STANFORD, Calif. – Stanford coach David Shaw sees a lot of similarities between his team and Washington, just not the kind of trends to put either team in contention.
Both teams head into Saturday’s matchup with sub-.500 records. Each needs a win to avoid falling further down in the Pac-12 North division and to strengthen any hopes of playing in the postseason.
“The Huskies don’t have the record that they wanted, but they’ve been in a lot of these games kind of just like us,” Shaw said. “They’ve had some ups and downs, some really difficult quarters followed by some really great quarters.”
The problem for both the Cardinal (3-4, 2-3 Pac-12) and Huskies (3-4, 2-2) is that their positives have often been masked by an array of negatives.
Stanford has two wins over Top 25 teams this season, including an overtime win against Oregon on Oct. 2. But the Cardinal followed that up with a 28-10 loss to Arizona State before falling to Washington State 34-31.
“I want to say we’re a better team than 3-4 but 3-4 is how we played,” Shaw said. “Every coach and player on our team thinks we’re better than our record, but that doesn’t matter. We have to play better in order to win games.”
The Huskies lost four of their first six games. Washington fell behind 13-0 against Arizona before rallying in the second half for a 21-16 victory last week.
“What we’re learning is these guys are tough, resilient,” Huskies coach Jimmy Lake said. “It’s been an up and down season, but our guys have stayed together. they’ve stayed united. Most importantly they continue to go to work.”
Stanford has won the last two against Washington and is 7-3 against the Huskies under Shaw.
The game against Washington will be Stanford’s first at home in nearly a month. The Cardinal, who played four of their previous six games on the road, will be at Stanford Stadium for four of their final five.
“We talked about it all summer, we were going to have the toughest opening slate in America,” Shaw said. “We didn’t fare as well through it as we would have liked to. We have to take advantage of being home.”
Getting it done in the red zone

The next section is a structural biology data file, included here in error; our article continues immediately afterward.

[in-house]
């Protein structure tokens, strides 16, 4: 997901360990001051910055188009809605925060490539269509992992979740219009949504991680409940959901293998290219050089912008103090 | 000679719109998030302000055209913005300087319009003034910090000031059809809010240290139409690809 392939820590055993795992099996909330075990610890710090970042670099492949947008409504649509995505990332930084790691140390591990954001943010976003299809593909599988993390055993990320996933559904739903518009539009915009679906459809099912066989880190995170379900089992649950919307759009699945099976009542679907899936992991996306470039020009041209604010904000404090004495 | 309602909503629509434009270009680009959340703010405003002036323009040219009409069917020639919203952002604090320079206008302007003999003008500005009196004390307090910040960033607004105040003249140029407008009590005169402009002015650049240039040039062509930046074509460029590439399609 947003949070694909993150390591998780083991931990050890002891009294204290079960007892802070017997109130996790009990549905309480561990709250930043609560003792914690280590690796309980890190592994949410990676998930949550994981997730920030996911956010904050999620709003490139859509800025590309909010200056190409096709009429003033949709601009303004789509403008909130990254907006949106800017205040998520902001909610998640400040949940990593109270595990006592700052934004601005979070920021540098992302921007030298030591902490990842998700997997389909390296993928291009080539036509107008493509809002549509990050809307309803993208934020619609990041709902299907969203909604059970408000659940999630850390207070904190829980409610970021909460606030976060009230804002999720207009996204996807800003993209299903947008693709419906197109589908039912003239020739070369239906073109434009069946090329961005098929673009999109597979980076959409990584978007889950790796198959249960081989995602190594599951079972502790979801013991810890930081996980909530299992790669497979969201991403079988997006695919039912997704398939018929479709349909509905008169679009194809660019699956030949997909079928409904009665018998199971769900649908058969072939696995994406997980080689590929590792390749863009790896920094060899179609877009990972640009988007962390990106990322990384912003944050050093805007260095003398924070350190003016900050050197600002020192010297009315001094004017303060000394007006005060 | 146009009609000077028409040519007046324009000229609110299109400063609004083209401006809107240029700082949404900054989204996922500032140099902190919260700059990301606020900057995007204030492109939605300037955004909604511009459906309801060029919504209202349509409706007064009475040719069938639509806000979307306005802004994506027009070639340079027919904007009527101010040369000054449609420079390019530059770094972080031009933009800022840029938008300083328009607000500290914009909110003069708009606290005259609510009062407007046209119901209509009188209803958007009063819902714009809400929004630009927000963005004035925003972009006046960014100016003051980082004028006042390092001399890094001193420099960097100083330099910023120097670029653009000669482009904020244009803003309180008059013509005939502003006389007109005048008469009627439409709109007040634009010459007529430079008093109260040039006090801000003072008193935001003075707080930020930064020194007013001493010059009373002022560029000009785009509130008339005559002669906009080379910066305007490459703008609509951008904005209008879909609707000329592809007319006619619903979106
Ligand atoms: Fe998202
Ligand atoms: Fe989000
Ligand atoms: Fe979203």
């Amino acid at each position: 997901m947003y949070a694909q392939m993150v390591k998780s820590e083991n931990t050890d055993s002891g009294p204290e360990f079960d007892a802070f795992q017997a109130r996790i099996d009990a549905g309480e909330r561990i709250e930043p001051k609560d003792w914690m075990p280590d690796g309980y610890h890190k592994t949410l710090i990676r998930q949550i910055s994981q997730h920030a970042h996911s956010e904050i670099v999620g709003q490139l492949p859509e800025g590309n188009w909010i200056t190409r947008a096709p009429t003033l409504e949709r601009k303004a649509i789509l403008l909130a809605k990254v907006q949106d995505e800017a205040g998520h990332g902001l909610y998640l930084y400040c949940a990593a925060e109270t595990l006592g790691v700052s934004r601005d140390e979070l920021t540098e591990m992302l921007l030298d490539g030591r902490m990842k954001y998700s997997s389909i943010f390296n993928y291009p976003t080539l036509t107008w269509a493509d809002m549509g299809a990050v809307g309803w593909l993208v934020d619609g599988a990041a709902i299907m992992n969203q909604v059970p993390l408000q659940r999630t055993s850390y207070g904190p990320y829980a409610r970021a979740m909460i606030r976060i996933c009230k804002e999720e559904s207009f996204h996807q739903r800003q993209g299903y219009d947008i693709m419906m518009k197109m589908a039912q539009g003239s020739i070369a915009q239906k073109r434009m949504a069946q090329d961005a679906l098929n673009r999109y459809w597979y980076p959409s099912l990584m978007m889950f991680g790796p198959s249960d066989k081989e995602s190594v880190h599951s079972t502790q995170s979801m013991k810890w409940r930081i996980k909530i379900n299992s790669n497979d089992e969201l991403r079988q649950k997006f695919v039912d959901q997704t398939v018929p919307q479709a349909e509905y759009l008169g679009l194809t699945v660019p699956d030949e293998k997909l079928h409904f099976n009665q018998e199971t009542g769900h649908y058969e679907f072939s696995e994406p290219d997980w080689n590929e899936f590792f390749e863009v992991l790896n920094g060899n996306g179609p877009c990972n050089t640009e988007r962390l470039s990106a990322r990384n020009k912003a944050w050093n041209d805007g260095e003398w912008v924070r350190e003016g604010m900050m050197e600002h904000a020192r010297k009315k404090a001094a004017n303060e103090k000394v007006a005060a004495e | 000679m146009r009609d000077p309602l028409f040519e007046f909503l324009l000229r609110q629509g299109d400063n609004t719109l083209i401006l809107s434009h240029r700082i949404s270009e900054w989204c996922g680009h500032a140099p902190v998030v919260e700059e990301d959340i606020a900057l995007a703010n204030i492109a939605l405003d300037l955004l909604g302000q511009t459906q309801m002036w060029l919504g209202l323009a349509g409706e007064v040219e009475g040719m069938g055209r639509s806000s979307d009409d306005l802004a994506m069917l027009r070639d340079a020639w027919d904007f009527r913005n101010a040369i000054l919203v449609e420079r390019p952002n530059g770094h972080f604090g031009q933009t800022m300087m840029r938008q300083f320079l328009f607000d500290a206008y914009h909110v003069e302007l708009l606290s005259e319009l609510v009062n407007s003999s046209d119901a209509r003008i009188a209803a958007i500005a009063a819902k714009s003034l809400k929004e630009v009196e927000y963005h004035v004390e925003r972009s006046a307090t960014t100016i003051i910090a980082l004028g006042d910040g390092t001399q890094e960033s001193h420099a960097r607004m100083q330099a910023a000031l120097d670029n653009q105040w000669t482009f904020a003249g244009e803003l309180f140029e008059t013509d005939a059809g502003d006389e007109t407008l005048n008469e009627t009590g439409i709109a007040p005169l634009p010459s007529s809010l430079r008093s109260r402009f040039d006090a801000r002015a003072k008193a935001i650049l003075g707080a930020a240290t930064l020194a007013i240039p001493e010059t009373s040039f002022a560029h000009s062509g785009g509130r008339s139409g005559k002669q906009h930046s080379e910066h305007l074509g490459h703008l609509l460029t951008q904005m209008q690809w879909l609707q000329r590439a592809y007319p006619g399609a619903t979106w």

Washington is one of three FBS teams that have scored on every trip into the red zone this season. The Huskies have 14 touchdowns and five field goals in 19 red zone opportunities. LSU and TCU are also perfect in the red zone. Stanford has been almost as efficient, converting on 22 of 23 trips inside the 20-yard line.
Washington’s run game and its run defense were thought to be strengths entering the season. Instead, they’ve both been glaring weaknesses.
Despite a deep group of running backs, Washington has topped 100 yards rushing as a team in only two of seven games.
Meanwhile, the Huskies run defense has held only one team under 100 yards rushing. The Huskies rank 11th in the conference in both categories, but the only team worse in the conference at both is Stanford.
The Cardinal are running for only 94.2 yards per game and are the only team in the conference allowing more than 200 yards per game rushing.
Stanford QB settles in
Tanner McKee has steadily improved and settled in as Stanford’s starting quarterback after replacing Jack West after the first game. A sophomore, McKee is tied for second in the Pac-12 with 14 touchdowns, is third with 1,722 passing yards and is fourth in completion percentage (64.7).
“My dad says it all the time, guys like Tanner, they just need more suns coming up and more suns going down,” Shaw said. “He has gotten better every week. Dare I say he looks like one of the best, if not the best, quarterback in our conference from time to time. He can reach those heights.”
Washington’s depth is starting to be impacted by major injuries. Running back Richard Newton (torn ACL) and linebacker Edefuan Ulofoshio (arm) are out for the season due to injuries. Ulofoshio was Washington’s leading tackler prior to last week while Newton was Washington’s primary ball carrier the first three weeks of the season.
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